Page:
New Titanic Expedition Sets Sail Today From Boston

National Geographic Channel
May 27, 2004

Join the National Geographic
Channel and Robert Ballard, the man who found Titanic, on a
return expedition to the wreck and witness a live underwater telecast
from the watery grave, over 12,000 feet (3,658 meters) under the
Atlantic Ocean. The one-hour special Return to Titanic airs on
Monday, June 7, at 9 p.m. ET/PT only on the National Geographic

In what has been described as a "look-but-don't-touch mission," Robert Ballard, discoverer of the Titanic and professor of oceanography at the University of Rhode Island in Kingston, is returning to the famed wreck to examine how the ship has withstood the impact of natural forces and human activity in the 19 years since he found it.

The mission, funded primarily by the Washington, D.C.-based National Oceanic and Atmospheric Administration (NOAA), will be conducted from the NOAA research vessel the Ronald H. Brown, which departs from Boston Harbor today, en route for the North Atlantic. The wreck lies 325 miles (523 kilometers) off the coast of Newfoundland.

"Our goal is to document the ship as it is today in a dimension that has never been done before," Ballard said. He compares the technology used to discover the Titanic and the technology available to map the wreck site today "almost like comparing a satellite phone and two cans and a string … it was so primitive."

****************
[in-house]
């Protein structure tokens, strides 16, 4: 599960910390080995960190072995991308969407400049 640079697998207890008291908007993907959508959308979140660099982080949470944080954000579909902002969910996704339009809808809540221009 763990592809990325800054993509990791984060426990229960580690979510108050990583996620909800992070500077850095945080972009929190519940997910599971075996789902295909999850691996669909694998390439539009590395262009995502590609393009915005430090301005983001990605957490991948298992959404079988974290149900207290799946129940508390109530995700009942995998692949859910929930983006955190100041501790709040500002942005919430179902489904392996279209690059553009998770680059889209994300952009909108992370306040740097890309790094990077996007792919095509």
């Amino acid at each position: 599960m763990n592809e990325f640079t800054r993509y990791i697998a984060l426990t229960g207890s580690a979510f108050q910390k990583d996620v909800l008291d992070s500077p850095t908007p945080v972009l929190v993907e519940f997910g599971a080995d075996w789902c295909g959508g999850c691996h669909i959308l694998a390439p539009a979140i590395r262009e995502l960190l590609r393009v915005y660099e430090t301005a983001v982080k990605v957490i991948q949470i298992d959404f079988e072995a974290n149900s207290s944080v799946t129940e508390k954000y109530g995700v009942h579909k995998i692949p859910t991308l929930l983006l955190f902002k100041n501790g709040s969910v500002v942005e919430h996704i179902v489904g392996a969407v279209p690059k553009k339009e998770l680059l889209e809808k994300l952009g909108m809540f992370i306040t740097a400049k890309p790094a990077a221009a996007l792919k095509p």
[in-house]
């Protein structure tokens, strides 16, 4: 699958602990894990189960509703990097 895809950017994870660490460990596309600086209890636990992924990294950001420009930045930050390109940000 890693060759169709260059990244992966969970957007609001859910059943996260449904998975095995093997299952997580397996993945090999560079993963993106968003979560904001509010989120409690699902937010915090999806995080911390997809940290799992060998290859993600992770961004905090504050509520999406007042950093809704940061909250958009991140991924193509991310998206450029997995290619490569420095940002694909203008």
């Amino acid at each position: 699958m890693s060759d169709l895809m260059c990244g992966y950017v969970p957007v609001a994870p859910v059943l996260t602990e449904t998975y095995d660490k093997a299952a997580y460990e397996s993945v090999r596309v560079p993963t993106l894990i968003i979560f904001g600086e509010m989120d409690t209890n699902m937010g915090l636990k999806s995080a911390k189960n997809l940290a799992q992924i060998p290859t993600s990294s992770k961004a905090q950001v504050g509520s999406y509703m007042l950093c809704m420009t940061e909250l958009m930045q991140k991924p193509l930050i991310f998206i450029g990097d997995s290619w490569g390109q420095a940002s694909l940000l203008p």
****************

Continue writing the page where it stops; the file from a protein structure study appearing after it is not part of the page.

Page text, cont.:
Since its discovery, salvage operations, film crews, and tourists have all visited the Titanic; one couple actually got married on the bow. There have also been rumors of rogue operations that plundered and damaged the ship. What cumulative damage all this activity caused should be revealed during this expedition.

The photo mosaic of the Titanic published in National Geographic magazine in 1986 will serve as a baseline to determine how much deterioration has occurred since then. "We can see what was natural change … and what has been caused by human activities," Ballard said.

Remotely Operated Robots Will Examine Wreck

The expedition partners include NOAA's Office of Ocean Exploration, the National Geographic Society, the University of Rhode Island's Institute for Archaeological Oceanography, Mystic Aquarium & Institute for Exploration (MAIFE), and the JASON Foundation for Education.

The R.M.S. Titanic was on its maiden voyage en route from Southampton, England to New York when it hit an iceberg just before midnight on April 14th, 1912. Less than three hours later the ship sank 12,000 feet (3,658 meters) to its final resting place on April 15: Of the 2,228 passengers and crew on board, 1,523 died.

Ballard, President of the Institute for Exploration at Connecticut Mystic Aquarium and National Geographic explorer-in-residence, discovered the shipwreck at 1:05 a.m. on September 1, 1985.

On this expedition, Ballard and his colleagues will use submersible robots, named Hercules, Argus, and Little Hercules, to examine the ship. Argus and Little Hercules work together as a team. Argus is a tow sled that hangs on the end of a cable tethered to the Ronald H. Brown some 12,000 feet (3,650 meters) above.

Argus is maneuvered by cranking the cables on the ship above and by activating thrusters that allow it to aim its massive spotlights and camera on the points of interest and on its companion Little Hercules.